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Open Door Policy - Sept. 12, 2016
On Monday, I had the great pleasure of assuming the role of Chief Executive Officer for the Oklahoma Institute for Child Advocacy (OICA). I have long respected the work of this organization as a champion for improving the lives of Oklahoma’s youngest generation of citizens – its children. For the past three decades, the Oklahoma Institute for Child Advocacy has been dedicated to providing a strong voice for Oklahoma’s future by educating and engaging individuals across our state to help protect our state’s children and ensure that they have the resources and opportunities that will help them thrive.
The important work OICA does beneath the capitol dome is supported by data about the needs of children and families in every county across our state. Our KIDS COUNT Data Center, part of the national KIDS COUNT network, provides critical information about the well-being of our children and youth. Each year, the national KIDS COUNT Data Book ranks Oklahoma in four areas – economic well-being, health, education and family/community – and compares us with other states. The rankings are based on a series of key child well-being indicators that provide a current snapshot and trends over time. The 2016 KIDS COUNT Data Book can be found on the Annie E. Casey Foundation’s website: http://www.aecf.org/m/resourcedoc/aecf-the2016kidscountdatabook-2016.pdf. For specific Oklahoma data, check http://oica.org/wp-content/uploads/2016/03/KC-Fact-Sheet-2-2016-1.pdf.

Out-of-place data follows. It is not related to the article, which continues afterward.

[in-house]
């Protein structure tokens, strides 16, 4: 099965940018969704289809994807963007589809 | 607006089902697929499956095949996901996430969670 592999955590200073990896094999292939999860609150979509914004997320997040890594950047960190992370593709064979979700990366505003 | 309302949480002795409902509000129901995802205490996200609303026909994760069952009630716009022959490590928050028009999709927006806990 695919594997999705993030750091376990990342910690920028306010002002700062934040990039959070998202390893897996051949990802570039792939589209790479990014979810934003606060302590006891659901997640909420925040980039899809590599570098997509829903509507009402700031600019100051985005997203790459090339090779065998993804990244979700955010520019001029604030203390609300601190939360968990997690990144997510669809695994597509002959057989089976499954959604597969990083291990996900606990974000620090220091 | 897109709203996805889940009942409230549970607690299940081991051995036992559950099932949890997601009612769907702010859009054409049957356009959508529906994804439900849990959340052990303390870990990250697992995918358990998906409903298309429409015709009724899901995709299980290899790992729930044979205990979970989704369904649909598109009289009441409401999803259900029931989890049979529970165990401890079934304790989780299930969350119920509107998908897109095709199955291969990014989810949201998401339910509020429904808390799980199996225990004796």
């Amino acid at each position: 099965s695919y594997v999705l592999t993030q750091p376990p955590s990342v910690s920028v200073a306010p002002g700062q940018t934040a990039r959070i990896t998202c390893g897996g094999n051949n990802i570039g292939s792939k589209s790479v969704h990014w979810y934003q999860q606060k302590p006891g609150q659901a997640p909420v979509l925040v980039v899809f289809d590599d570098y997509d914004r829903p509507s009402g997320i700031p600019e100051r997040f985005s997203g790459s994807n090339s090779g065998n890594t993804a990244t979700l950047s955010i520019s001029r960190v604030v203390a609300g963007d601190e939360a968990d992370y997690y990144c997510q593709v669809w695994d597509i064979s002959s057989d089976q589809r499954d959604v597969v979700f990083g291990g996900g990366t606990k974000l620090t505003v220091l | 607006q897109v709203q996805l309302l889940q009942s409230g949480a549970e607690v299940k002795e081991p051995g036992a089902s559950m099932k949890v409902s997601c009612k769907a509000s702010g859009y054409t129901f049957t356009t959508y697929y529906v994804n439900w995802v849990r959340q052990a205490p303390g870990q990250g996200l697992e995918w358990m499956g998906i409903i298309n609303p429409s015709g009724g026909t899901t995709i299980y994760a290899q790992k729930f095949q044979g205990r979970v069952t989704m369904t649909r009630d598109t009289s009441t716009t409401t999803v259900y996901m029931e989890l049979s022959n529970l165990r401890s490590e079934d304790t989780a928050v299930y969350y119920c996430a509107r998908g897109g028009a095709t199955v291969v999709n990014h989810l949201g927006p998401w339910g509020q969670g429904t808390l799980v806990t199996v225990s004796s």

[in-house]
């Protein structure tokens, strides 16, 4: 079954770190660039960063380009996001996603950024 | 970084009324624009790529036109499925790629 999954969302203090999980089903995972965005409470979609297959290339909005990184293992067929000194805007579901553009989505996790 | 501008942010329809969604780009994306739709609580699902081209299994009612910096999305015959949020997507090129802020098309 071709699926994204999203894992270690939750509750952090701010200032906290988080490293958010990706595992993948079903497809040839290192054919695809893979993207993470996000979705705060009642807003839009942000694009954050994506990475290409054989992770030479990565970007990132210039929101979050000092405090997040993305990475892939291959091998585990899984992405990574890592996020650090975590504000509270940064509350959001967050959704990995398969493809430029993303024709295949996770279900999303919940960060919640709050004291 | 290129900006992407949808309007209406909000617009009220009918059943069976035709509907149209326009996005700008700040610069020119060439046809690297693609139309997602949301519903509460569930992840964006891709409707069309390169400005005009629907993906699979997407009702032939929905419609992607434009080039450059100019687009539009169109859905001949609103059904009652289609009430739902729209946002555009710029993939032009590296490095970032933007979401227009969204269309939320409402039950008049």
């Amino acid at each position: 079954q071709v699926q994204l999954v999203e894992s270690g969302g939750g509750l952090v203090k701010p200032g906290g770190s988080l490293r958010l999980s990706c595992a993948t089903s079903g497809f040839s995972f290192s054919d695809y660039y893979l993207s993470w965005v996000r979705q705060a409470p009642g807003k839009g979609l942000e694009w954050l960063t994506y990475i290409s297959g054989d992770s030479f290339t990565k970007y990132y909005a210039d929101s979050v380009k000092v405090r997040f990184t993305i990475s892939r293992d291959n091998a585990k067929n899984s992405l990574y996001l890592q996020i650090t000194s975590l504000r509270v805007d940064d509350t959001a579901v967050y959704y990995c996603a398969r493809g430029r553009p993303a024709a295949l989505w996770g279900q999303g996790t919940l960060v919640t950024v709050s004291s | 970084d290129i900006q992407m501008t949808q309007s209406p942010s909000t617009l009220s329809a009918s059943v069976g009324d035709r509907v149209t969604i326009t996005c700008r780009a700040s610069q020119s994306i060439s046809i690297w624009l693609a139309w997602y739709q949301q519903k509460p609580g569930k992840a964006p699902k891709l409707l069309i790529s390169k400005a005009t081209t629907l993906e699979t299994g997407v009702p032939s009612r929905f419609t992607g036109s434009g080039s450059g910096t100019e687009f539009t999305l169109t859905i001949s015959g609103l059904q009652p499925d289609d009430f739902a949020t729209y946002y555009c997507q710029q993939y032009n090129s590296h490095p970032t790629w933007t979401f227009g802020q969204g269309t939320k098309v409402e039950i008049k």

As you well know, Oklahoma has serious child welfare, health and education issues to address. I can think of no greater task in public service than improving the lives of those around us, particularly the youngest and most vulnerable. Supporting the success of the Pinnacle Plan, the effort to improve our child welfare services and results, is of critical importance at this time with its recent extension beyond the initial five years. OICA is working closely with the Department of Human Services and many state and community partners to improve the treatment and outcomes for young people placed in our state’s care. Much work remains to be done, but I believe the partnerships that have been created across government, private sector and non-profit organizations will continue moving our state in the proper direction.
For these reasons, I decided to dedicate my full effort toward this endeavor. Working together, with a shared vision and long-term commitment, we can accomplish great things for our state and its young people. Advocacy can be as simple as calling an elected official or writing a letter to the editor of a local newspaper to create awareness for an issue that is near and dear to a person. As with every other aspect of life, the more people we have working toward the same goal, the better the chances for success.
I am honored to begin my new role with the Oklahoma Institute for Child Advocacy and look forward to working with the people and groups in our great state who care about our kids. To join this advocacy effort for Oklahoma’s children and its future, please go to oica.org to learn more about our mission and become a part of our team.
(Joe Dorman is the CEO of the Oklahoma Institute for Child Advocacy.)